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Help transcribe War Department papers

This isn’t a new resource to genealogists overall, but it sure is a new resource for The Legal Genealogist… and it’s yet another opportunity for us all to pitch in and help out in making information more readily available online.

It’s called the Papers of the War Department 1784-1800, and it is definitely worth a look.

WarDeptPapers of the War Department 1784-1800 is a project of the Roy Rosenzweig Center for History and New Media at George Mason University in Virginia, with funding from the National Historical Publications and Records Commission and the National Endowment for the Humanities. Its aim is to recreate in one location as many as possible of the records of the War Department for the critical earliest years of the United States.

Why is that needed? Here’s what the site says:

On the night of November 8, 1800, fire devastated the War Office, consuming the papers, records, and books stored there. Two weeks later, Secretary of War Samuel Dexter lamented in a letter that “All the papers in my office [have] been destroyed.” For the past two centuries, the official records of the War Department effectively began with Dexter’s letter. Papers of the War Department 1784-1800, an innovative digital editorial project, will change that by making some 55,000 documents of the early War Department many long thought irretrievable but now reconstructed through a painstaking, multi-year research effort available online to scholars, students, and the general public.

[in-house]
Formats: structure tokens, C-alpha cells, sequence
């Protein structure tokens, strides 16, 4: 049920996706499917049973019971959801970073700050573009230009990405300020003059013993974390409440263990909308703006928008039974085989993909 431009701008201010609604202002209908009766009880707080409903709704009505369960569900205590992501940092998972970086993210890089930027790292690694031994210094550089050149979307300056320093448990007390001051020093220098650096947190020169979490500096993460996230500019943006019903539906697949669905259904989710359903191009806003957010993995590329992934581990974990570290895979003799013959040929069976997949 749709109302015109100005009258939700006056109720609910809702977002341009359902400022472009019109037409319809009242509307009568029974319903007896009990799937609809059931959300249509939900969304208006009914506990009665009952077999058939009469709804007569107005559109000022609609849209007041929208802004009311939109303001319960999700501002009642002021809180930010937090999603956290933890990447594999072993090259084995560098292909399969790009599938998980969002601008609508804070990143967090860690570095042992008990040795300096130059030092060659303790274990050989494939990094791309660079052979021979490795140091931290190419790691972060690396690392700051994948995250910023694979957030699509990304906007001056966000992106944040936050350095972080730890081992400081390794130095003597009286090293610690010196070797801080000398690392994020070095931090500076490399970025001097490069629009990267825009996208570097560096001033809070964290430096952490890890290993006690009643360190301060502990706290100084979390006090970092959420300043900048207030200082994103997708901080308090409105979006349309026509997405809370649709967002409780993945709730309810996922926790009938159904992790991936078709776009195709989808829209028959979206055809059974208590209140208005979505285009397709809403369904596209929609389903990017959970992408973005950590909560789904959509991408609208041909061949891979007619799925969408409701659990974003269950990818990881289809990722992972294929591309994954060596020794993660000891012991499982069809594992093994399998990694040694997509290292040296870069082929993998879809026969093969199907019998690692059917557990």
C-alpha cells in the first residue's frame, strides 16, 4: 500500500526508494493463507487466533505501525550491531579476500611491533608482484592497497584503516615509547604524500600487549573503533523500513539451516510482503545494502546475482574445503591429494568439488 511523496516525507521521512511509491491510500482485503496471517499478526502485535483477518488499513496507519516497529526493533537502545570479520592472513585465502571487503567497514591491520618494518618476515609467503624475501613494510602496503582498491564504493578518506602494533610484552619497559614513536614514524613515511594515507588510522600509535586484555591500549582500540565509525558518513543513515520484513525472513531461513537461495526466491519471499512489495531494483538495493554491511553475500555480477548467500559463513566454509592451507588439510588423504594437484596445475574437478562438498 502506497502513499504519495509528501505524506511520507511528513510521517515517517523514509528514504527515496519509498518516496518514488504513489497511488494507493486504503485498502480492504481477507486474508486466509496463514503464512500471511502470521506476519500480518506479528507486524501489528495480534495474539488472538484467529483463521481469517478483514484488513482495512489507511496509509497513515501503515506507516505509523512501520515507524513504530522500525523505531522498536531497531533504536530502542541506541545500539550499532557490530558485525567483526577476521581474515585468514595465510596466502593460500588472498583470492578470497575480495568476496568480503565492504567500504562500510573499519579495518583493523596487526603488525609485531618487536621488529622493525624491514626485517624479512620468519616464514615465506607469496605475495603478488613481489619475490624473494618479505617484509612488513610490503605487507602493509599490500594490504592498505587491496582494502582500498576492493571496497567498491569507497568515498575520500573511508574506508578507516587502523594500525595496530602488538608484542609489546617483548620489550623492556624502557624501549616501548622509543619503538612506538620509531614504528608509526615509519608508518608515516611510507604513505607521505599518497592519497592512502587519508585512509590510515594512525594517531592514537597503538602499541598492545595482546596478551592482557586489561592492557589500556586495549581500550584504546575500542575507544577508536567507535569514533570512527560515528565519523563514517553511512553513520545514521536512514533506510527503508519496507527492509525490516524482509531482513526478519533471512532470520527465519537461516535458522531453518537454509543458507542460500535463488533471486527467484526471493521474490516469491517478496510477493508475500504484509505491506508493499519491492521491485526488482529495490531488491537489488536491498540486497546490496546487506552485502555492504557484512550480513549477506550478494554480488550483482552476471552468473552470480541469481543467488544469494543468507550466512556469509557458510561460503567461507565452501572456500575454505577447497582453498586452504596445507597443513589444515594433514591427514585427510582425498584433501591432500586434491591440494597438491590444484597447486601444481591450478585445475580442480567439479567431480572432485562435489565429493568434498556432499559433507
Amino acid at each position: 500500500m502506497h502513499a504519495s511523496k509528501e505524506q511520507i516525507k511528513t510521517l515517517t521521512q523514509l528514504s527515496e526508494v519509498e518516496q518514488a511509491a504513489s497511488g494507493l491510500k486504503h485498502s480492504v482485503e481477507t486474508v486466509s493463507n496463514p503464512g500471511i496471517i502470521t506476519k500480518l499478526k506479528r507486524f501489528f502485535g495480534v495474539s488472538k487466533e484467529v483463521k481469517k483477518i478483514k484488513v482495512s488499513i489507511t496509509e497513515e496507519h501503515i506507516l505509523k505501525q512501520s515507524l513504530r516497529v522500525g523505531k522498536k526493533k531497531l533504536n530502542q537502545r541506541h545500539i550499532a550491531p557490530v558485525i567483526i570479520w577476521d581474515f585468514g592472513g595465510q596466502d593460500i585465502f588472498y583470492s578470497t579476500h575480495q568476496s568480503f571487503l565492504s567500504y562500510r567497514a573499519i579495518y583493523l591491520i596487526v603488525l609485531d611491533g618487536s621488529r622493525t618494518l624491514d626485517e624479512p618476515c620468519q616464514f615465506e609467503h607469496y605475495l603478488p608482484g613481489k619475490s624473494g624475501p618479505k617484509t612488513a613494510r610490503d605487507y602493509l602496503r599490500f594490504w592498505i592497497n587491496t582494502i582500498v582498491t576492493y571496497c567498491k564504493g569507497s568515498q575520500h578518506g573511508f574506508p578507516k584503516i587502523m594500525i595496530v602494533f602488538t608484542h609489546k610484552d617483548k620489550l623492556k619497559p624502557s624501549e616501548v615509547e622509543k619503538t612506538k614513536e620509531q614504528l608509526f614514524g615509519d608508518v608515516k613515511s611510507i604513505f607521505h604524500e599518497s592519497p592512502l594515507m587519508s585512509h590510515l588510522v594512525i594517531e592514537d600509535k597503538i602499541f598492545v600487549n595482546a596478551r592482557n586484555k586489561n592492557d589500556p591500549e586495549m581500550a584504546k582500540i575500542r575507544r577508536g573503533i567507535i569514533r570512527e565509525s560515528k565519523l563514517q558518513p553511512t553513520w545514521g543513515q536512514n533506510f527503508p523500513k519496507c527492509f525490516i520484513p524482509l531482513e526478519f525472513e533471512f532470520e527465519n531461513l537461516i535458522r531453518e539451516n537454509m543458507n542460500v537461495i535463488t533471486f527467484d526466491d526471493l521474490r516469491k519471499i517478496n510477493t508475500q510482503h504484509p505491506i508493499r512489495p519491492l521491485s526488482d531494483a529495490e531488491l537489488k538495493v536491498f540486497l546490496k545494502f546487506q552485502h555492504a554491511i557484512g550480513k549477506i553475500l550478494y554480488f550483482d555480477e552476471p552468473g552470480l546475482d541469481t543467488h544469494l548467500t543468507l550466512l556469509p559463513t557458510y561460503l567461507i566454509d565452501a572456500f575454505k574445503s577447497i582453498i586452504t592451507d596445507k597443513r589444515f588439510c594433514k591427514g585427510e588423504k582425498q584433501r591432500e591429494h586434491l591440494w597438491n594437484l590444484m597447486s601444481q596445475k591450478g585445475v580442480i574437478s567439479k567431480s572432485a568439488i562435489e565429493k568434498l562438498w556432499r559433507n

These Papers record far more than the era’s military history. Between 1784 and 1800, the War Department was responsible for Indian affairs, veteran affairs, naval affairs (until 1798), as well as militia and army matters. During the 1790s, the Secretary of War spent seven of every ten dollars of the federal budget (debt service excepted). The War Office did business with commercial firms and merchants all across the nation; it was the nation’s largest single consumer of fabric, clothing, shoes, food, medicine, building materials, and weapons of all kinds. “Follow the money,” it is said, if you want to learn what really happened, and in the early days of the Republic that money trail usually led to the War Office. For example, the War Department operated the nation’s only federal social welfare program, providing veterans’ benefits (including payments to widows and orphans) to more than 4,000 persons. It also provided internal security, governance, and diplomacy on the vast frontier, and it was the instrument that shaped relations with Native Americans. In many respects, the papers lost in the War Office fire of 1800 constituted the “national archives” of their time.

Papers of the War Department 1784-1800 will present this collection of more than 55,000 documents in a free, online format with extensive and searchable metadata linked to digitized images of each document, thereby insuring free access for a wide range of users. Scholars will find new evidence on many subjects in the history of the Early Republic, from the handling of Indian affairs, pensions and procurement to the nature of the first American citizens’ relationship with their new Federal government. The Papers of the War Department 1784-1800 offer a window into a time when there was no law beyond the Constitution and when the administration first worked out its understanding and interpretation of that new document. For more than two hundred years these important papers have been lost to scholars, and their absence is one of the key reasons why so little serious military history has been written about this period.1

It’s a lofty goal, and it’s a fabulous resource. Want to read about, say, the fever that gripped Philadelphia in August 1799? James McHenry’s letter to John Adams about that is online here. Interested in the Treaty of Peace, Amity and Commerce between the State of Georgia and the Creek Nation, 3 November 1786? You can read it here. Want to see concern for a woman who had neither bread nor wood? There’s a letter online here.